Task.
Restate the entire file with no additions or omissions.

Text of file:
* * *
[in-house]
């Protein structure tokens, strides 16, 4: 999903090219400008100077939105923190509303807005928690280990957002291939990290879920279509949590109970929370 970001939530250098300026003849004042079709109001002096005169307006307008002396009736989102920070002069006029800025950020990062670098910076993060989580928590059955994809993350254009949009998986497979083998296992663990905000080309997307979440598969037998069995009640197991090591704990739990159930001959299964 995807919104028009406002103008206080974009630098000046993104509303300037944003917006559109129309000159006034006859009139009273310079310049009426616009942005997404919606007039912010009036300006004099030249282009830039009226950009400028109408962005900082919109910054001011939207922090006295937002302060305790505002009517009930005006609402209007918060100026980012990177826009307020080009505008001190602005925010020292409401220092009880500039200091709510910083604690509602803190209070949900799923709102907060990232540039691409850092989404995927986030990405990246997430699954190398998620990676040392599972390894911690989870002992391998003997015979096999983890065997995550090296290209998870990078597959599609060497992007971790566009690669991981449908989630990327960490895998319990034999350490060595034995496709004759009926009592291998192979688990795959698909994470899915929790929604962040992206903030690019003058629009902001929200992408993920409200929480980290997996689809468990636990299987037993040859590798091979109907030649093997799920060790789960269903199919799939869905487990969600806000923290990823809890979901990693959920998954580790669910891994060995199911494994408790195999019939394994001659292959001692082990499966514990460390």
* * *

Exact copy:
[in-house]
């Protein structure tokens, strides 16, 4: 999903090219400008100077939105923190509303807005928690280990957002291939990290879920279509949590109970929370 970001939530250098300026003849004042079709109001002096005169307006307008002396009736989102920070002069006029800025950020990062670098910076993060989580928590059955994809993350254009949009998986497979083998296992663990905000080309997307979440598969037998069995009640197991090591704990739990159930001959299964 995807919104028009406002103008206080974009630098000046993104509303300037944003917006559109129309000159006034006859009139009273310079310049009426616009942005997404919606007039912010009036300006004099030249282009830039009226950009400028109408962005900082919109910054001011939207922090006295937002302060305790505002009517009930005006609402209007918060100026980012990177826009307020080009505008001190602005925010020292409401220092009880500039200091709510910083604690509602803190209070949900799923709102907060990232540039691409850092989404995927986030990405990246997430699954190398998620990676040392599972390894911690989870002992391998003997015979096999983890065997995550090296290209998870990078597959599609060497992007971790566009690669991981449908989630990327960490895998319990034999350490060595034995496709004759009926009592291998192979688990795959698909994470899915929790929604962040992206903030690019003058629009902001929200992408993920409200929480980290997996689809468990636990299987037993040859590798091979109907030649093997799920060790789960269903199919799939869905487990969600806000923290990823809890979901990693959920998954580790669910891994060995199911494994408790195999019939394994001659292959001692082990499966514990460390």